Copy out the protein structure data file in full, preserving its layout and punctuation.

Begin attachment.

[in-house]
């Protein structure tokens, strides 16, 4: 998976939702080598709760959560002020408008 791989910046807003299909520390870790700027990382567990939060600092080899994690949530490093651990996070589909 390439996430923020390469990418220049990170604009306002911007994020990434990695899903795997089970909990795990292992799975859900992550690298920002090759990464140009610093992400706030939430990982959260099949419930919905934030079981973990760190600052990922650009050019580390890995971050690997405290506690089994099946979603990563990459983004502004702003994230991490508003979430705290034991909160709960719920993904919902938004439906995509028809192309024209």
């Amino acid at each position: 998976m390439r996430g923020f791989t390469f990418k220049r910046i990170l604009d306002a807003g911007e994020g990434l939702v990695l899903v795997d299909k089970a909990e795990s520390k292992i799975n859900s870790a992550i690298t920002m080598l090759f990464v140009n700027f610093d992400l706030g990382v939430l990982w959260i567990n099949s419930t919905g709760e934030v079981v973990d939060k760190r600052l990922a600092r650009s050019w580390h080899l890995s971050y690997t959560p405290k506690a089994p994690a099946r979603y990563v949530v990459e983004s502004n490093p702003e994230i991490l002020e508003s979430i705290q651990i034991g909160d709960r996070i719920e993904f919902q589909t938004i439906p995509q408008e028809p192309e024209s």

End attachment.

[in-house]
């Protein structure tokens, strides 16, 4: 998976939702080598709760959560002020408008 791989910046807003299909520390870790700027990382567990939060600092080899994690949530490093651990996070589909 390439996430923020390469990418220049990170604009306002911007994020990434990695899903795997089970909990795990292992799975859900992550690298920002090759990464140009610093992400706030939430990982959260099949419930919905934030079981973990760190600052990922650009050019580390890995971050690997405290506690089994099946979603990563990459983004502004702003994230991490508003979430705290034991909160709960719920993904919902938004439906995509028809192309024209």
């Amino acid at each position: 998976m390439r996430g923020f791989t390469f990418k220049r910046i990170l604009d306002a807003g911007e994020g990434l939702v990695l899903v795997d299909k089970a909990e795990s520390k292992i799975n859900s870790a992550i690298t920002m080598l090759f990464v140009n700027f610093d992400l706030g990382v939430l990982w959260i567990n099949s419930t919905g709760e934030v079981v973990d939060k760190r600052l990922a600092r650009s050019w580390h080899l890995s971050y690997t959560p405290k506690a089994p994690a099946r979603y990563v949530v990459e983004s502004n490093p702003e994230i991490l002020e508003s979430i705290q651990i034991g909160d709960r996070i719920e993904f919902q589909t938004i439906p995509q408008e028809p192309e024209s």